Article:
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Buying and selling mutual fund shares

Buying

Before you invest a large amount in a mutual fund, ask about the realized gains in its portfolio. If they represent a significant portion of the fund's net asset value (NAV) and the record date of the next capital gains distribution is near, you may want to delay your purchase until after the record date. Otherwise, you'll "buy the dividend," and that can cost you money in taxes.

Say you invest $5,000 on December 15 (record date), buying 250 shares for $20 each. If the fund pays a distribution of $1 per share on December 16, its share price will drop to $19 (not counting market change). You still have $5,000 in value (250 shares x $19 = $4,750 in share value, plus 250 shares x $1 = $250 in distributions), but you owe tax on the $250 distribution you received—even if you reinvest it in more shares. (Note: These new shares have full market-value tax bases, driving up the average basis, a tax benefit the next time you sell.)

To avoid buying a dividend and having to pay current tax on it, check a fund's distribution schedule before you invest. Keep this in perspective, though: This rule of thumb primarily applies to large lump-sum investments. So evaluate both the size of your investment and the size of the fund's impending distribution before deciding to hold off buying until after the record date. If the amount you're investing is fairly small, it may not be worth waiting. And if you make regular investments every month, don't let buying the dividend derail your program. It's better to buy the dividend than to fail to invest.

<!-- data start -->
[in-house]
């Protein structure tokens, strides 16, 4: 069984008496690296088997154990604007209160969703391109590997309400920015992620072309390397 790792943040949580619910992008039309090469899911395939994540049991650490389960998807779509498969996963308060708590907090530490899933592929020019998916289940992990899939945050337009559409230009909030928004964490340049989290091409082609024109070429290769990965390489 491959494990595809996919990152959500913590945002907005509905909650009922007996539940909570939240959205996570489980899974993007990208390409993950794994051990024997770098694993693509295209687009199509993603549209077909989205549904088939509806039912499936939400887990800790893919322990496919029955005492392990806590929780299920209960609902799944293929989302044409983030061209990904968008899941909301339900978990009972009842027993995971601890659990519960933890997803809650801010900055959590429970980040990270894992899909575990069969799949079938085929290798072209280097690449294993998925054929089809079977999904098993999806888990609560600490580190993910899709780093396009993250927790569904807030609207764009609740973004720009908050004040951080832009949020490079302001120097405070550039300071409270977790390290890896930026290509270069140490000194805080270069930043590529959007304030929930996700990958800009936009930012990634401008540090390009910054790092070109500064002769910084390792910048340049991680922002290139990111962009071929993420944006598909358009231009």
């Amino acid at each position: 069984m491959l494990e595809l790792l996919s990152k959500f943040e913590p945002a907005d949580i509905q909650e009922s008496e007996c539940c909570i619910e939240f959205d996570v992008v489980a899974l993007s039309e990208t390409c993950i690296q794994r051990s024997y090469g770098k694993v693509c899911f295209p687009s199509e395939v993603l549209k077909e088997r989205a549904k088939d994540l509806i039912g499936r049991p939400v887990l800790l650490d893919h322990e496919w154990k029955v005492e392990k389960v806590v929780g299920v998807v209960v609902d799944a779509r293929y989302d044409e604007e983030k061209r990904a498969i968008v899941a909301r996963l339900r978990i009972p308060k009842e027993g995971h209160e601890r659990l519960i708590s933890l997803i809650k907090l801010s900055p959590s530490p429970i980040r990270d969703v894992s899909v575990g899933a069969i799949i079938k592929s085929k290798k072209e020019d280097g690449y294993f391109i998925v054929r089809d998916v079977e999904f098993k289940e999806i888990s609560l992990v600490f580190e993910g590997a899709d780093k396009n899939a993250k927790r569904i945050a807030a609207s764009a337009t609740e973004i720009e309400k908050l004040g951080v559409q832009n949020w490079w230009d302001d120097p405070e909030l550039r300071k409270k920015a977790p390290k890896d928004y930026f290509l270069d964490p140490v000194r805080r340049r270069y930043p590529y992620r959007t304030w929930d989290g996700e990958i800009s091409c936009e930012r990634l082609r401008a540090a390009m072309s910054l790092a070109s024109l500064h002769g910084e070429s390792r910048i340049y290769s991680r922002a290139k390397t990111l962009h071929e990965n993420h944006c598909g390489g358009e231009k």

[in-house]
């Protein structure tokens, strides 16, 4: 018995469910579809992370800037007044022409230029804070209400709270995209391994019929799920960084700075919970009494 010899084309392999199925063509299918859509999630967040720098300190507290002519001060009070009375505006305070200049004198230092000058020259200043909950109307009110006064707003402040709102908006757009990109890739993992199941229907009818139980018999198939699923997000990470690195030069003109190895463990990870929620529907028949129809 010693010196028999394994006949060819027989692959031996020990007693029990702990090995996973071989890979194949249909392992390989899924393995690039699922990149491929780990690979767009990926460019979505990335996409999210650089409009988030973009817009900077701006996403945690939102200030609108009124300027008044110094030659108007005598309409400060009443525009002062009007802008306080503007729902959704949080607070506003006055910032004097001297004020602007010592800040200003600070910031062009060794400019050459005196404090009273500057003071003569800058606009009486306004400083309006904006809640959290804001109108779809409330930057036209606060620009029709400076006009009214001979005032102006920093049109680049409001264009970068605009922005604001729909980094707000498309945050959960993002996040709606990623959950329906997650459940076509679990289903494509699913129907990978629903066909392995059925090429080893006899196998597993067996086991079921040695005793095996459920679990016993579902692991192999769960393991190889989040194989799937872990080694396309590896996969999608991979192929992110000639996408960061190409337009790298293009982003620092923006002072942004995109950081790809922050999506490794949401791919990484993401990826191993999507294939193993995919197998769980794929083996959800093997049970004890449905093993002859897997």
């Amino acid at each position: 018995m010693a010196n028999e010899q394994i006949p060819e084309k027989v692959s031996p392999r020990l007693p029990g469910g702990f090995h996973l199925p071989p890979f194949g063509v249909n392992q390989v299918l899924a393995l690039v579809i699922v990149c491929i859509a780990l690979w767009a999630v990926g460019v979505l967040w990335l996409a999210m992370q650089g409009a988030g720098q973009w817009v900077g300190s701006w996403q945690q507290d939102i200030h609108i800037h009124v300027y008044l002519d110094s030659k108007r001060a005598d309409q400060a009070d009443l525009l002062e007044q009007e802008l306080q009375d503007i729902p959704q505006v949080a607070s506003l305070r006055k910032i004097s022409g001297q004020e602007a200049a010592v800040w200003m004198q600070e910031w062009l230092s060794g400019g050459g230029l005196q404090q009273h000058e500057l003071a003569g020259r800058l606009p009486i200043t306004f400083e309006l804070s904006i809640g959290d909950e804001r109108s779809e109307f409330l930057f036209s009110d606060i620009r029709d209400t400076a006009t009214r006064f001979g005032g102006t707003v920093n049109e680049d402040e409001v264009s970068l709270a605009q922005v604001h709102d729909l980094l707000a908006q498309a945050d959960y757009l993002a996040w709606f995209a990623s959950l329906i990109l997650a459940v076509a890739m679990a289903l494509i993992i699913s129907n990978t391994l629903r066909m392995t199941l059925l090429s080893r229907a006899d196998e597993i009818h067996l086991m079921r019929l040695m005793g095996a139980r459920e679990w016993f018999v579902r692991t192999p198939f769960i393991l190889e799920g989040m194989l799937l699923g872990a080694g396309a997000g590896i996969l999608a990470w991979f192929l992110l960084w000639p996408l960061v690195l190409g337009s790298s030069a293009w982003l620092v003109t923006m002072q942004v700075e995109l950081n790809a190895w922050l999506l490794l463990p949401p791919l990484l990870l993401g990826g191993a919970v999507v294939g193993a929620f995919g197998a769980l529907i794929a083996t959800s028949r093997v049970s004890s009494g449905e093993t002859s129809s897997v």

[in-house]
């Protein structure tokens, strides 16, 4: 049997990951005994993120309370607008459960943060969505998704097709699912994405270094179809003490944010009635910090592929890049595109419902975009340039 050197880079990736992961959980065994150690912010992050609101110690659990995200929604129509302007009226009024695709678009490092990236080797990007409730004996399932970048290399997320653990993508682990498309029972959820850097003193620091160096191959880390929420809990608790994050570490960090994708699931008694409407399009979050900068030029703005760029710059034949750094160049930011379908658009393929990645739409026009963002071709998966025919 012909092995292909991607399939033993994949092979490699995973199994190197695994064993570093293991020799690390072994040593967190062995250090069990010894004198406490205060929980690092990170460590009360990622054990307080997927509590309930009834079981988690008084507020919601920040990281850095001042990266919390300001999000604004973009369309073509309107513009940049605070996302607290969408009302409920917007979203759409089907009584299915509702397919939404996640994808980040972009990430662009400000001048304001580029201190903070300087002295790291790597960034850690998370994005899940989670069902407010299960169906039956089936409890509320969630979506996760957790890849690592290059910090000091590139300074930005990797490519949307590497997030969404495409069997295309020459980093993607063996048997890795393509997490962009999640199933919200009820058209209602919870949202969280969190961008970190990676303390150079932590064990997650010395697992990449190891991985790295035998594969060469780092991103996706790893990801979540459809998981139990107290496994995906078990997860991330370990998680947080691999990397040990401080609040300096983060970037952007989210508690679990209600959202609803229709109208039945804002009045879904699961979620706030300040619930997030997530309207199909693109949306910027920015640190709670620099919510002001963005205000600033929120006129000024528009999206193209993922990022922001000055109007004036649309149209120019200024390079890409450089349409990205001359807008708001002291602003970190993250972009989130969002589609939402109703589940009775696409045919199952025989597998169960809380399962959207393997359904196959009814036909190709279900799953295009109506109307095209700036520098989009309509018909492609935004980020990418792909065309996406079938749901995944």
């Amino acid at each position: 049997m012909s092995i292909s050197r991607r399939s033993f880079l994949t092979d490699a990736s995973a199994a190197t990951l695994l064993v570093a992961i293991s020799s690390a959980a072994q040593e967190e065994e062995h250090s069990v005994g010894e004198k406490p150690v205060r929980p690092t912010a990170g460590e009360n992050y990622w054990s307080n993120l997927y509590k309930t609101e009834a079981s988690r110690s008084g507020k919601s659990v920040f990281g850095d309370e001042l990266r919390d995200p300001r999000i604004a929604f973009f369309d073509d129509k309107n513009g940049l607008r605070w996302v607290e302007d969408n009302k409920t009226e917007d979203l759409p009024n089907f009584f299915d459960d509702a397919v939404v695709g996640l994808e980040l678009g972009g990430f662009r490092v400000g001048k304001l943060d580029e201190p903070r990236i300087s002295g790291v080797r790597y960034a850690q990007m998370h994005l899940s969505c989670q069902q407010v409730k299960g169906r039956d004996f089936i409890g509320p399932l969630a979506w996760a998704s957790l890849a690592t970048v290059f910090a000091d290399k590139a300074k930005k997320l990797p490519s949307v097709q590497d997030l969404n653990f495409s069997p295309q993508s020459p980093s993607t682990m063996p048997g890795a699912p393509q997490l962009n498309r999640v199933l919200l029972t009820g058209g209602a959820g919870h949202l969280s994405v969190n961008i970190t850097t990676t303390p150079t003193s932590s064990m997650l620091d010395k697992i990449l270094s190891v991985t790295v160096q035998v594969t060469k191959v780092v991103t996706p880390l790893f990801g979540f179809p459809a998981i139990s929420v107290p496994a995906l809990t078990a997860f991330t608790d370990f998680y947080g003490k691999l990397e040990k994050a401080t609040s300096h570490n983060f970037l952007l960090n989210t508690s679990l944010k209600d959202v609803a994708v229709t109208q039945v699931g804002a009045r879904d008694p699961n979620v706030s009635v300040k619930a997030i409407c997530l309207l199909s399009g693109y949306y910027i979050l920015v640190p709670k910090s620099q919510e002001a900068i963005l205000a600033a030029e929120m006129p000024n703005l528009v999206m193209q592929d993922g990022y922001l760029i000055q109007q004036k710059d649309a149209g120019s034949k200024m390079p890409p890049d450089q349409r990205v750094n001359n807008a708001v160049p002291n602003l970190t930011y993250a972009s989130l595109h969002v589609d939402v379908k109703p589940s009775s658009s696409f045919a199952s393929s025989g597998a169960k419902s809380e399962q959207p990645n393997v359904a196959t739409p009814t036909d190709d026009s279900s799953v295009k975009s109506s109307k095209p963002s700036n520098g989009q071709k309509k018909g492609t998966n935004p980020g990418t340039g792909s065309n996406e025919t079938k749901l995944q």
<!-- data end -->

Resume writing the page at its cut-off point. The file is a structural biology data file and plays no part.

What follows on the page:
Selling

At some point, you'll undoubtedly redeem shares from your taxable accounts. When you do, you can lower the net capital gains subject to tax by selling shares from a fund that has lost value at the same time you sell shares in a fund that has gained value. This will allow you to offset the realized capital gains in the second fund with losses in the first. It's very important to keep in mind that you shouldn't sell securities or fund shares only for tax purposes.

A common mistake investors make is to sell or exchange shares of a fund simply to avoid receiving a distribution. For example, say you bought 1,000 shares of a fund that cost $10 per share. Two years later, when the shares are worth $12 each, the fund announces it will distribute a $1 long-term capital gain for each share. You can stay in the fund and pay tax on $1,000 in capital gains distributions or redeem your fund shares and pay tax on a long-term capital gain of $2,000.

As the table below shows, it may make sense to hold the investment and pay tax on the fund's distribution instead of selling your shares and paying tax on your capital gain.

Fund distributions

Should You Hold or Sell?
If an investor  … The taxable distribution or long-term capital gain is  … At the 15% capital gains rate, the tax owed is  …
Holds shares $1,000 $150
Sells shares $2,000 $300

Don't pay taxes twice: Be sure to include income and capital gain distributions you've reinvested in a fund when determining the cost basis of the shares you're selling. Calculating your cost basis is one of the more complex aspects of tax reporting for your mutual fund investments—especially when you've bought shares of your fund at different times.

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